I am thrilled to announce the December Artist Highlight is Fannie Narte.
Fannie is a multi-talented artist that I met through blogging who continues to impress me with her creative energy - spanning many different mediums, Below she shares with us all a bit of what makes her such a unique talent, besides being a working artist who makes the time to assist several charities that are close to her heart.
" Most of us produce art that we enjoy creating rather than produce art that is saleable. And if you’re blessed, you do both--produce art that is creatively satisfying and saleable. I think that’s a dream goal of every artist." - Fannie Narte
How would you describe your creative process? My creative process varies and changes from day to day and project to project. But generally, it involves three steps: research, writing and creating the piece. With your fiber art, do you begin with a sketch, or just work through to your finished piece? When creating a realistic piece, I usually work from a sketch. When I create an abstract piece, sometimes I work from a sketch, but most of the time my ideas drive my creative process. During this phase, I continuously audition different elements and consider different techniques and colors until a pleasing design develops. The machine quilting or hand stitching is the last thing I do before binding the finished piece. If I’m creating a piece for an exhibit with a specific theme, I will gather all the information I can about that theme by doing extensive research online and reading books, making visits to a location if applicable, and conduct interviews by phone or e-mail. When I think I’ve gathered enough information, then I’ll journal my thoughts and ideas. It’s a way for me to understand the theme on a personal level. During this writing process, questions surface, which means I need to do more research.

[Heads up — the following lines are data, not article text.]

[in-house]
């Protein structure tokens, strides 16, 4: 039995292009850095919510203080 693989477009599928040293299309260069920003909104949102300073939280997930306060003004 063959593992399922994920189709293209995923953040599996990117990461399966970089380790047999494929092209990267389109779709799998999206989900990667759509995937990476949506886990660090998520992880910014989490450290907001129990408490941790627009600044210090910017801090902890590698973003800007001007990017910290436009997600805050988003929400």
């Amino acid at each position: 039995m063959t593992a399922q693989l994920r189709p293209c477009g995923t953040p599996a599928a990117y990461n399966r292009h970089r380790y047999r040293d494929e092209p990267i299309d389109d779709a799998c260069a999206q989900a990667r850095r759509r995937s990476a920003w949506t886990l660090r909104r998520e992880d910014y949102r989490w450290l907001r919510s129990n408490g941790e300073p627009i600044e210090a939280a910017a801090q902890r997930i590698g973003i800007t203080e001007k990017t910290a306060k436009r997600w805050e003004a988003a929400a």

This writing/research process may repeat itself until I “feel” that I’m ready to begin creating the piece. In the busy-ness of meeting project deadlines, sometimes the fun in creating gets lost in the business of our work. When this happens, I create challenge pieces. I challenge myself by imposing limits such as time, technique, tools, and materials. As an example, if I decide to create a postcard which is 4” x 6”, I will give myself one hour to complete it and choose a number, say, “three,” for example. I will only use three techniques such as thread quilting, appliqué and painting; three tools such as a sewing machine, paint brush, and credit card; and three materials such as pellon, fabric paper and crystals. One of the many benefits of this activity is that it helps me see things with fresh eyes and it takes me out of “my norm.” It’s also quick, fun and creatively satisfying.
For those of us who have never tried fiber art, how would you recommend starting? I guess the same process that I use to create a piece would apply here: Research, Write, Create. You might begin by studying the world of fiber art on the internet, by visiting your local library or bookstore, local galleries, etc., to learn what kind of fiber art makes you excited. The studio of a fiber artist may contain supplies found in a painter's studio, a weaver's studio, a jewelry, beader, stamper, scrapbooker or knitter's studio, etc. A good place to begin your online research is Studio Art Quilt Associates <http://www.saqa.com/> (SAQA) and Surface Design Association<http://dev.surfacedesign.org/about.php>(SDA). Next write down your thoughts. How did you feel when you saw certain pieces? Were you drawn to them because of its color, its texture or maybe it connected you to a childhood memory? Do you like realism art, abstract, impressionism, etc.? In this writing process, you’ll discover a place to begin creating your unique fiber art. Next comes the fun part—shopping!
Then comes the messy part—create!